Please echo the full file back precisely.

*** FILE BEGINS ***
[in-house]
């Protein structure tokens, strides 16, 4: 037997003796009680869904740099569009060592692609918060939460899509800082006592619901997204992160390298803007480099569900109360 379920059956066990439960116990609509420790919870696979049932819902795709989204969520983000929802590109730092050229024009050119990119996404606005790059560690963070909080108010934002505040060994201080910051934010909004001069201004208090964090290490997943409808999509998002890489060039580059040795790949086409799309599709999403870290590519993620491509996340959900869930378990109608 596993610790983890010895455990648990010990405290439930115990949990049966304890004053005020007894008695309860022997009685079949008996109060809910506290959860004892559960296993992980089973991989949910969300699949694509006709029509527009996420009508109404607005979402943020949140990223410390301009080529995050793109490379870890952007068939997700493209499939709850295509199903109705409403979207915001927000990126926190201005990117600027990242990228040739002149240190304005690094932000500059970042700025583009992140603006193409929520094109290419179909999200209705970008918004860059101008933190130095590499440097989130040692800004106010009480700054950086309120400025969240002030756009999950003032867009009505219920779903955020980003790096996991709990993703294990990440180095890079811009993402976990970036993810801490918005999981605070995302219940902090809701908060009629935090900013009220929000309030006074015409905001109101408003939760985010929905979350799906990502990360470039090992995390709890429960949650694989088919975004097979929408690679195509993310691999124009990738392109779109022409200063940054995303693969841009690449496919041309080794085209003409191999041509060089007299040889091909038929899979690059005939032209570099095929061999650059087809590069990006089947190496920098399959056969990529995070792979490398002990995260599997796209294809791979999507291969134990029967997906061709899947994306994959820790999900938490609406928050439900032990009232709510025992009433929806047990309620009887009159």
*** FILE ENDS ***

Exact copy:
[in-house]
């Protein structure tokens, strides 16, 4: 037997003796009680869904740099569009060592692609918060939460899509800082006592619901997204992160390298803007480099569900109360 379920059956066990439960116990609509420790919870696979049932819902795709989204969520983000929802590109730092050229024009050119990119996404606005790059560690963070909080108010934002505040060994201080910051934010909004001069201004208090964090290490997943409808999509998002890489060039580059040795790949086409799309599709999403870290590519993620491509996340959900869930378990109608 596993610790983890010895455990648990010990405290439930115990949990049966304890004053005020007894008695309860022997009685079949008996109060809910506290959860004892559960296993992980089973991989949910969300699949694509006709029509527009996420009508109404607005979402943020949140990223410390301009080529995050793109490379870890952007068939997700493209499939709850295509199903109705409403979207915001927000990126926190201005990117600027990242990228040739002149240190304005690094932000500059970042700025583009992140603006193409929520094109290419179909999200209705970008918004860059101008933190130095590499440097989130040692800004106010009480700054950086309120400025969240002030756009999950003032867009009505219920779903955020980003790096996991709990993703294990990440180095890079811009993402976990970036993810801490918005999981605070995302219940902090809701908060009629935090900013009220929000309030006074015409905001109101408003939760985010929905979350799906990502990360470039090992995390709890429960949650694989088919975004097979929408690679195509993310691999124009990738392109779109022409200063940054995303693969841009690449496919041309080794085209003409191999041509060089007299040889091909038929899979690059005939032209570099095929061999650059087809590069990006089947190496920098399959056969990529995070792979490398002990995260599997796209294809791979999507291969134990029967997906061709899947994306994959820790999900938490609406928050439900032990009232709510025992009433929806047990309620009887009159």